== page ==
This told the story of a Quaker woman from Dorset who emigrated to Ohio in the 1850s and became involved with the Underground Railroad. The author did an excellent job of describing the moral and practical dilemmas involved without being either critical of those who were unwilling or unable to help the runaways or too preachy in support of those who did. She also did an excellent job of telling the story of her main character as well as the story of a difficult period in history, and also of depicting the life of a Quaker female at that time.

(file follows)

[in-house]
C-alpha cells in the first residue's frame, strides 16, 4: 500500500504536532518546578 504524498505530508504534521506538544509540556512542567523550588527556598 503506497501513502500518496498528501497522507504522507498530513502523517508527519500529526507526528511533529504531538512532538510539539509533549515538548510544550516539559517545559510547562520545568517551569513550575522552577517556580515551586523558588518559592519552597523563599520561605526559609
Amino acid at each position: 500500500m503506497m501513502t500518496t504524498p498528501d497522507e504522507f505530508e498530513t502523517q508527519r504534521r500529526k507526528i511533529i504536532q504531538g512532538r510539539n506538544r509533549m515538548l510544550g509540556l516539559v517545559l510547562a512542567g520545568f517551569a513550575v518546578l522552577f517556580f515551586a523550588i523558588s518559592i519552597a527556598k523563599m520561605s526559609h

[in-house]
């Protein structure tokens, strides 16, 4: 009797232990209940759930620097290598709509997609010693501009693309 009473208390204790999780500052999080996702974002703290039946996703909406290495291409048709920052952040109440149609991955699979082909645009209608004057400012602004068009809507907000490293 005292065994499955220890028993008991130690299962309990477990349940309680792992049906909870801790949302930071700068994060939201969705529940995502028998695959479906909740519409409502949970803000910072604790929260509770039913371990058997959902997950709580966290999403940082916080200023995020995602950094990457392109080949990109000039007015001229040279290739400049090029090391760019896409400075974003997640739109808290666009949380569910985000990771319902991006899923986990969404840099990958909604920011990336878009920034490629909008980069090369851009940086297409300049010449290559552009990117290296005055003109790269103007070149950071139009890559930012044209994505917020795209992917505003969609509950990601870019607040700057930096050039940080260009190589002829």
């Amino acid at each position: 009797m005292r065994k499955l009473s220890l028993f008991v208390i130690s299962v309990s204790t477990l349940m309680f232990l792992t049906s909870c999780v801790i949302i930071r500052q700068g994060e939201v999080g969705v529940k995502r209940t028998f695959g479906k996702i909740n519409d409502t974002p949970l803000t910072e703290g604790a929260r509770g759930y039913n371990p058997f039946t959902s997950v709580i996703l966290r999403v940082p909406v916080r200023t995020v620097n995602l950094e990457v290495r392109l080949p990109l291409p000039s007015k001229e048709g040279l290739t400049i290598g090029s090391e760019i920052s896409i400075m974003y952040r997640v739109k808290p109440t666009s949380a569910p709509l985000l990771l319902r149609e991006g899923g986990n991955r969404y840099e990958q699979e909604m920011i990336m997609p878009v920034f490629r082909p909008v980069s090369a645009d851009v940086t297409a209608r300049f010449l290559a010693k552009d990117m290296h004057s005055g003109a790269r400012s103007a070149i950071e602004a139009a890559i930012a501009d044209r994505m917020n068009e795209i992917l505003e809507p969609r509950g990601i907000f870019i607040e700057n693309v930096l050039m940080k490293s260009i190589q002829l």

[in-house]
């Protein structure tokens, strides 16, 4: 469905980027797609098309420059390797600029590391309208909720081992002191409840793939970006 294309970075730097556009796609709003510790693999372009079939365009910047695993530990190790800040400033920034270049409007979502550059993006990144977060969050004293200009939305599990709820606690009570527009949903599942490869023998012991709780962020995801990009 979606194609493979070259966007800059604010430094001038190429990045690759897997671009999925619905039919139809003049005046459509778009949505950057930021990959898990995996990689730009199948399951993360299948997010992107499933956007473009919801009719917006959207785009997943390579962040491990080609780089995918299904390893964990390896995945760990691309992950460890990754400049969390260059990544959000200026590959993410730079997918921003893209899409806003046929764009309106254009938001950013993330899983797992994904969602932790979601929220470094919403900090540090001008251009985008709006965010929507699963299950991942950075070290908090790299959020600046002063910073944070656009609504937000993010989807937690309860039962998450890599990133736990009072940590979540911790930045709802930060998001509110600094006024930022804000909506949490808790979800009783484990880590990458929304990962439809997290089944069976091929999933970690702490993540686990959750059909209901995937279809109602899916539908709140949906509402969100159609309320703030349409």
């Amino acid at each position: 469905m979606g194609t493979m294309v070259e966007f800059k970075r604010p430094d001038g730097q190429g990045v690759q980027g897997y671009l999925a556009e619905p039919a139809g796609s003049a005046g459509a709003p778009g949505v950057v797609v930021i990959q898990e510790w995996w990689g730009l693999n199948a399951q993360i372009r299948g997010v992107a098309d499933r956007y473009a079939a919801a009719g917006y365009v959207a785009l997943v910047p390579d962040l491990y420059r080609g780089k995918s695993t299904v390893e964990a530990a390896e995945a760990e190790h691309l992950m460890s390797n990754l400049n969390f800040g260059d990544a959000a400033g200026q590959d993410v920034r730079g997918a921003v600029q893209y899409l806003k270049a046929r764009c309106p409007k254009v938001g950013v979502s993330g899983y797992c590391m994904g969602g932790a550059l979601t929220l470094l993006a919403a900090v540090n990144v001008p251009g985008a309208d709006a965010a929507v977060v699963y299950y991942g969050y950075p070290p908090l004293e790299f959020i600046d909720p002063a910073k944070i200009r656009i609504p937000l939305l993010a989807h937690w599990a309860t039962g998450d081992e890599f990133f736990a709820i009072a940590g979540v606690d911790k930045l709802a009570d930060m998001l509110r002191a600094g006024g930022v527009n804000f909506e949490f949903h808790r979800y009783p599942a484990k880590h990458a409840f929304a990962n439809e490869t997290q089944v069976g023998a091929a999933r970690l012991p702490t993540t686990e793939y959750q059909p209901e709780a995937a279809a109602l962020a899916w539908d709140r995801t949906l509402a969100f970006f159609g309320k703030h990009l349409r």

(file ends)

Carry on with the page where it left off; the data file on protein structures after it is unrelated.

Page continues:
Although the importance of Oberlin College in African-American history is well-known, the crucial role of Ohio in the Underground Railroad is perhaps less so, and deserves more attention. This wasn’t a particularly long or detailed book, but it was certainly a very interesting one.